On the heels of my recent comments re the now-famous public-domain macaque selfies and photographer David Slater’s futile efforts to establish copyright thereto, GoPro has announced a camera mount that you can strap onto your dog.
I’m no lawyer, but here’s my layman’s opinion: Presumably, if the legal owner of both the camera and the animal placed and activated the camera, the resulting images would be copyrightable; the pet would become something akin to an animated tripod or “dolly.” Also, the owner could plausibly claim a contractual relationship with his or her pet that included the performance of assorted tricks and services (fetching the newspaper, playing dead) in return for the benefits of room, board, and medical care — in effect, acting as a compensated full-time employee. The outcome of any such services would thus become, in terms of the copyright laws, the equivalent of work made for hire (WMFH).
GoPro calls its canine harness the Fetch (MSRP $59.99). Compatible with all GoPro cameras, it offers both a chest-mount and a back-mount option. From the looks of it as shown online, you could use it as is on other dog-sized pets or, I suppose, change the straps to adapt it to any suitable domesticated or captive animal.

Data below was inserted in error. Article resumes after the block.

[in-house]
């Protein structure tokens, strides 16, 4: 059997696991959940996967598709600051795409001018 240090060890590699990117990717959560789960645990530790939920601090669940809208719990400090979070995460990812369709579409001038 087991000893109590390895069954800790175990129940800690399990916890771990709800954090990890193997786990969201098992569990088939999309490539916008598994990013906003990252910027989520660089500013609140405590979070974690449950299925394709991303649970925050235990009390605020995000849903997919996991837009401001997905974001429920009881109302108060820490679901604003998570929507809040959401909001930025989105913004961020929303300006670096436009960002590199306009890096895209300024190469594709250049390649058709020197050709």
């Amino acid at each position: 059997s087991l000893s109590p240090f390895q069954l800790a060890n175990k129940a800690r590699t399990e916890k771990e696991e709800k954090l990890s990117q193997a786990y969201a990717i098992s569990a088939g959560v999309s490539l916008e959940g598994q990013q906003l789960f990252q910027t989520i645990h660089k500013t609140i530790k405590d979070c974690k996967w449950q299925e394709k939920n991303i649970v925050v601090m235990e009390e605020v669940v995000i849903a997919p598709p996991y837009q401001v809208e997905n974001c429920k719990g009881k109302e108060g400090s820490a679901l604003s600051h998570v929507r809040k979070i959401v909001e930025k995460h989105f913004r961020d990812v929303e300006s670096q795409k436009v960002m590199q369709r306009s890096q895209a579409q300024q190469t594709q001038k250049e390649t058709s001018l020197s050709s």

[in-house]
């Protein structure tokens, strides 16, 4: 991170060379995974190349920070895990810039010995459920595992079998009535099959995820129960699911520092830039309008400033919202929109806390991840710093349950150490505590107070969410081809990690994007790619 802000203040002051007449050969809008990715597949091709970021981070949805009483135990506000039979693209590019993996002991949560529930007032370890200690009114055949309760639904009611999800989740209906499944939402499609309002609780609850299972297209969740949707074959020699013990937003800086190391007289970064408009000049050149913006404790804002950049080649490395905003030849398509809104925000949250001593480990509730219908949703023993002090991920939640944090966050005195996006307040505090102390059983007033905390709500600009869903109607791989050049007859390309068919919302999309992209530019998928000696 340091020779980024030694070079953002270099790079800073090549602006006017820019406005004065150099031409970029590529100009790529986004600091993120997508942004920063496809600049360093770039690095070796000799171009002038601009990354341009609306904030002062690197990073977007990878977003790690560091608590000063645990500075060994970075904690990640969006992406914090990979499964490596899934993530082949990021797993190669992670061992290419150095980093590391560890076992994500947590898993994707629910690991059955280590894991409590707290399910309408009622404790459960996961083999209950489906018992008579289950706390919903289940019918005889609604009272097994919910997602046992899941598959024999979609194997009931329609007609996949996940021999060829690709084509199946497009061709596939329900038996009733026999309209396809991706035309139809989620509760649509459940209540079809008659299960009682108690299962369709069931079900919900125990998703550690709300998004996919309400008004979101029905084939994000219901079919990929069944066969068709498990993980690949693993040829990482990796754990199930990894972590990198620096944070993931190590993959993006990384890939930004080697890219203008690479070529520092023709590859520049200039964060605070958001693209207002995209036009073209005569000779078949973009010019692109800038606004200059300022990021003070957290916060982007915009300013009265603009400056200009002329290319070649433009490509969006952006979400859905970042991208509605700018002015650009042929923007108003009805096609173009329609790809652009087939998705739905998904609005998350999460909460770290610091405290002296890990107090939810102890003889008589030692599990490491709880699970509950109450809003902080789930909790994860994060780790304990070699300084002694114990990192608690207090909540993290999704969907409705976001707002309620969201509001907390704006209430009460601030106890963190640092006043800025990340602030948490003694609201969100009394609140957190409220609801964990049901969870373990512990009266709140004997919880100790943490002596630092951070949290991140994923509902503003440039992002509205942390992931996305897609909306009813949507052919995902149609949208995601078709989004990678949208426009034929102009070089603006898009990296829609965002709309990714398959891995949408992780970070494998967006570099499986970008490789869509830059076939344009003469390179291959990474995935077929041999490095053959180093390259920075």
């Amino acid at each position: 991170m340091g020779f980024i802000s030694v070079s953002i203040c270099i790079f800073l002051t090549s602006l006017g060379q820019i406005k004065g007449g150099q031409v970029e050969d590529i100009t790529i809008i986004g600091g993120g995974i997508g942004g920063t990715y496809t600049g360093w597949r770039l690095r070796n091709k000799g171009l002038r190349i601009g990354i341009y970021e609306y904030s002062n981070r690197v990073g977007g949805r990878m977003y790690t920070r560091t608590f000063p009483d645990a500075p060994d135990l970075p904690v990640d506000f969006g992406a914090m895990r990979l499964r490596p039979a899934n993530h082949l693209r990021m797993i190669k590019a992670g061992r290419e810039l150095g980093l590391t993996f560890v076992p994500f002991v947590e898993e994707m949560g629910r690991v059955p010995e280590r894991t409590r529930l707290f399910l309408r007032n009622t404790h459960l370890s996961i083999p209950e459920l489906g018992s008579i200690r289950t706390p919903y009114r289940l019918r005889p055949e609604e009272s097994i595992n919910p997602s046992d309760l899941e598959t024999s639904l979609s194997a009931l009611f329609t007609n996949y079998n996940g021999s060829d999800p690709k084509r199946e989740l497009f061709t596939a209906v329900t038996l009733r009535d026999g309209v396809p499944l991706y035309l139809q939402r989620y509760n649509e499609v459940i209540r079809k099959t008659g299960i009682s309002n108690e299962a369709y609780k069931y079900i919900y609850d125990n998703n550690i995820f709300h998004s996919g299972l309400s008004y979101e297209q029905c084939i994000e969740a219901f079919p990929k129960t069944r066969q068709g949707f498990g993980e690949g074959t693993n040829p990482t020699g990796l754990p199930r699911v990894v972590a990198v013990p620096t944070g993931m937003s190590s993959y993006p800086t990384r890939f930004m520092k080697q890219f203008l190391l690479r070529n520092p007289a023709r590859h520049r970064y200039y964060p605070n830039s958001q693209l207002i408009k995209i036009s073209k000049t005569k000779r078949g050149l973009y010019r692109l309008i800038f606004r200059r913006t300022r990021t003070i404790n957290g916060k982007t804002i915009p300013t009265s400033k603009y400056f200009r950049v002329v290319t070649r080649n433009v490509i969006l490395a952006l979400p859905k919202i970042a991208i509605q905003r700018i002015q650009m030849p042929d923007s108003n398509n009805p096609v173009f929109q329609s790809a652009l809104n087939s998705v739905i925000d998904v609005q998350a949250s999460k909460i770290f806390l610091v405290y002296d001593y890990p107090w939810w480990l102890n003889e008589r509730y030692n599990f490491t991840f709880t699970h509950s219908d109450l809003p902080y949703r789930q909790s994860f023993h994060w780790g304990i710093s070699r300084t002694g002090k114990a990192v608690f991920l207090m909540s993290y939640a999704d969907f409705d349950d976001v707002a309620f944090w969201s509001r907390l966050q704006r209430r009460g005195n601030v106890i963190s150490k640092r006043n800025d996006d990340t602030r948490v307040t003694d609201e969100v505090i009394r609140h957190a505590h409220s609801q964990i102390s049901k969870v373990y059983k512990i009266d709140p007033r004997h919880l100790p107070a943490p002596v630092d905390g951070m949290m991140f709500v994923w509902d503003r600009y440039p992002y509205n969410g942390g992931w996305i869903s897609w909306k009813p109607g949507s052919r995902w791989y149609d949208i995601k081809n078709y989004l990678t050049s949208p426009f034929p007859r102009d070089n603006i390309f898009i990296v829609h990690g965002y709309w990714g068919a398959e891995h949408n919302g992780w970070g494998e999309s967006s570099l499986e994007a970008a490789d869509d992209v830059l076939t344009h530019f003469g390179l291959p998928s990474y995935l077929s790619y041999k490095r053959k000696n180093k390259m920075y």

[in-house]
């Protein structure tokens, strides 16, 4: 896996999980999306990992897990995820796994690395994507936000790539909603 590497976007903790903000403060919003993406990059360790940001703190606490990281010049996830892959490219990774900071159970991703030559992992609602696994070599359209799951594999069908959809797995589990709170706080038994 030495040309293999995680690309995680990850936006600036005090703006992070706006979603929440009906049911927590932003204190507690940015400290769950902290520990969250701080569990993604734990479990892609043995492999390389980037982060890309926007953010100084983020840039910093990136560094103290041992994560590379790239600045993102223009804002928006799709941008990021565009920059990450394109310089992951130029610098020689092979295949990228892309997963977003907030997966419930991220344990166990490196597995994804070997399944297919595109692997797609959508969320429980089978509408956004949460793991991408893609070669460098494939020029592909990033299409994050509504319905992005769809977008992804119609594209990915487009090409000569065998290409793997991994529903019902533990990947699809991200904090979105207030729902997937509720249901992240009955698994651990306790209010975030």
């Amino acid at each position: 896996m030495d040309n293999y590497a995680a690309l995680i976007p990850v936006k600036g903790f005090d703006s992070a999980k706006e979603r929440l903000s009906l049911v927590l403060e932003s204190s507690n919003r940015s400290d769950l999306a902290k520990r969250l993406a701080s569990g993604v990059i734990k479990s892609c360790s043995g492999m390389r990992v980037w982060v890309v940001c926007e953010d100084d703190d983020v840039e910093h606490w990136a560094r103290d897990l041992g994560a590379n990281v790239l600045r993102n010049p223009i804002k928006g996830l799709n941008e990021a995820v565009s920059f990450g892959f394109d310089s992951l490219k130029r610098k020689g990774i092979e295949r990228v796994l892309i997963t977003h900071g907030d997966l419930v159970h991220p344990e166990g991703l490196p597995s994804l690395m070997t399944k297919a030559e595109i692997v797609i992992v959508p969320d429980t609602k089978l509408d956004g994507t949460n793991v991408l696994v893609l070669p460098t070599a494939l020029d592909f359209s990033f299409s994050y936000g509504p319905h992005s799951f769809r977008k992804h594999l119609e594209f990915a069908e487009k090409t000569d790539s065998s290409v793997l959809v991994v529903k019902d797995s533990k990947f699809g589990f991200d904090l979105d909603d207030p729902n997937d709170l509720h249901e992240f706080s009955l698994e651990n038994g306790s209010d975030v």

The cheapest GoPro costs $199, more than I’d care to risk strapped to some critter’s back. But Polaroid has recently introduced a smaller, cheaper camera that can do most of the same things (it lacks built-in wi-fi, which enables live streaming). That’s the water-resistant “lifestyle action camera” they’ve named the Polaroid Cube (MSRP $99.99; you can add a waterproof case for $24.99).
And Kodak offers its PIXPRO SP1 Action Cam for $199.99, with built-in wi-fi, and also 32ft./10m waterproof, 6.5ft./2m shockproof, dustproof, and freezeproof — making it definitely competitive with the GoPro, and less cumbersome. Coming soon: the Kodak PixPro SP360, which will provide a 360-degree view.
As always with digitech, this product type will get more powerful and feature-rich, less expensive, and smaller. At some point, these devices will become sufficiently miniaturized to enable implantation. So I envision a day in the near future when people will set up internet/intranet live-streaming of their pet’s eye views, and zoos will live-stream giraffe’s-eye, lion’s-eye, snake’s-eye views of their inhabitants’ experiences and adventures.